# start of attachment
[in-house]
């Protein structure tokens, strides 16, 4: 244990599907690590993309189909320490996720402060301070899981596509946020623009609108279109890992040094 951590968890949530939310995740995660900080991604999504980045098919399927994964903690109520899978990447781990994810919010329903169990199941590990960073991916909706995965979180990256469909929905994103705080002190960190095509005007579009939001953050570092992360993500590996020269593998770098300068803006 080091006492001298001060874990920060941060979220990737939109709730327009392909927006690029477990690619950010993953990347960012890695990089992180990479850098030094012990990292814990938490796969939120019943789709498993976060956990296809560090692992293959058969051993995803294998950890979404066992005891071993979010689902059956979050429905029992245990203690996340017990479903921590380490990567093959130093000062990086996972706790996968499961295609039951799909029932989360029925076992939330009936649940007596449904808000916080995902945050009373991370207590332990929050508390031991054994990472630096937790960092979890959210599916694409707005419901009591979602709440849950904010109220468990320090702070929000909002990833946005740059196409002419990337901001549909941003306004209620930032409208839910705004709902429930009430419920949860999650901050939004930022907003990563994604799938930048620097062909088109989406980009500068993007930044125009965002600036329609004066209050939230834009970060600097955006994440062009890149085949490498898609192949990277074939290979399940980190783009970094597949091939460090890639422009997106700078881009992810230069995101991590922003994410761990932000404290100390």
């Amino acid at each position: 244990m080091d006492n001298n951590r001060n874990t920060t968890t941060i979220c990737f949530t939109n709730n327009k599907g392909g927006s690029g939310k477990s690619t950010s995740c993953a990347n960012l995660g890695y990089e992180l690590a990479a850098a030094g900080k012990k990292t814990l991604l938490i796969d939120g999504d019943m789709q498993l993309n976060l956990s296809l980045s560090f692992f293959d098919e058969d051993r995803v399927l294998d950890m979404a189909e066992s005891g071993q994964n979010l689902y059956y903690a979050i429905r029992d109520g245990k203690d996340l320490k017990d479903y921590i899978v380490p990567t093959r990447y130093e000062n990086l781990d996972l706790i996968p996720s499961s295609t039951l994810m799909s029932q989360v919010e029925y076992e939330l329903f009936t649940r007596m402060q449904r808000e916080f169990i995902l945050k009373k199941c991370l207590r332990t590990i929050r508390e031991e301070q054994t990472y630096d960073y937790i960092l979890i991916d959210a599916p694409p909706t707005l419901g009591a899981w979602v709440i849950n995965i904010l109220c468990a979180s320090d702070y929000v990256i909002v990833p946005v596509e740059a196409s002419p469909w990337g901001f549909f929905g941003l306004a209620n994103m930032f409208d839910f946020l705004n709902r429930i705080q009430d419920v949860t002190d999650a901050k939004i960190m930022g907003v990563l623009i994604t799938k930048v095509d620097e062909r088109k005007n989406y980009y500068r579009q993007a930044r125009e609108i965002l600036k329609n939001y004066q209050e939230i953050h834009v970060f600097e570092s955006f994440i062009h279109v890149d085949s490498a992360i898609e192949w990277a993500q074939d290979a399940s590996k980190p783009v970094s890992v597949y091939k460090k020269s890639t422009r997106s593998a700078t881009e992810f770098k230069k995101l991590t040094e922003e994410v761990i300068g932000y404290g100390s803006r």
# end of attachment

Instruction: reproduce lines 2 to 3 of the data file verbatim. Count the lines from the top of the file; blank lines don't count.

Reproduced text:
């Protein structure tokens, strides 16, 4: 244990599907690590993309189909320490996720402060301070899981596509946020623009609108279109890992040094 951590968890949530939310995740995660900080991604999504980045098919399927994964903690109520899978990447781990994810919010329903169990199941590990960073991916909706995965979180990256469909929905994103705080002190960190095509005007579009939001953050570092992360993500590996020269593998770098300068803006 080091006492001298001060874990920060941060979220990737939109709730327009392909927006690029477990690619950010993953990347960012890695990089992180990479850098030094012990990292814990938490796969939120019943789709498993976060956990296809560090692992293959058969051993995803294998950890979404066992005891071993979010689902059956979050429905029992245990203690996340017990479903921590380490990567093959130093000062990086996972706790996968499961295609039951799909029932989360029925076992939330009936649940007596449904808000916080995902945050009373991370207590332990929050508390031991054994990472630096937790960092979890959210599916694409707005419901009591979602709440849950904010109220468990320090702070929000909002990833946005740059196409002419990337901001549909941003306004209620930032409208839910705004709902429930009430419920949860999650901050939004930022907003990563994604799938930048620097062909088109989406980009500068993007930044125009965002600036329609004066209050939230834009970060600097955006994440062009890149085949490498898609192949990277074939290979399940980190783009970094597949091939460090890639422009997106700078881009992810230069995101991590922003994410761990932000404290100390």
């Amino acid at each position: 244990m080091d006492n001298n951590r001060n874990t920060t968890t941060i979220c990737f949530t939109n709730n327009k599907g392909g927006s690029g939310k477990s690619t950010s995740c993953a990347n960012l995660g890695y990089e992180l690590a990479a850098a030094g900080k012990k990292t814990l991604l938490i796969d939120g999504d019943m789709q498993l993309n976060l956990s296809l980045s560090f692992f293959d098919e058969d051993r995803v399927l294998d950890m979404a189909e066992s005891g071993q994964n979010l689902y059956y903690a979050i429905r029992d109520g245990k203690d996340l320490k017990d479903y921590i899978v380490p990567t093959r990447y130093e000062n990086l781990d996972l706790i996968p996720s499961s295609t039951l994810m799909s029932q989360v919010e029925y076992e939330l329903f009936t649940r007596m402060q449904r808000e916080f169990i995902l945050k009373k199941c991370l207590r332990t590990i929050r508390e031991e301070q054994t990472y630096d960073y937790i960092l979890i991916d959210a599916p694409p909706t707005l419901g009591a899981w979602v709440i849950n995965i904010l109220c468990a979180s320090d702070y929000v990256i909002v990833p946005v596509e740059a196409s002419p469909w990337g901001f549909f929905g941003l306004a209620n994103m930032f409208d839910f946020l705004n709902r429930i705080q009430d419920v949860t002190d999650a901050k939004i960190m930022g907003v990563l623009i994604t799938k930048v095509d620097e062909r088109k005007n989406y980009y500068r579009q993007a930044r125009e609108i965002l600036k329609n939001y004066q209050e939230i953050h834009v970060f600097e570092s955006f994440i062009h279109v890149d085949s490498a992360i898609e192949w990277a993500q074939d290979a399940s590996k980190p783009v970094s890992v597949y091939k460090k020269s890639t422009r997106s593998a700078t881009e992810f770098k230069k995101l991590t040094e922003e994410v761990i300068g932000y404290g100390s803006r």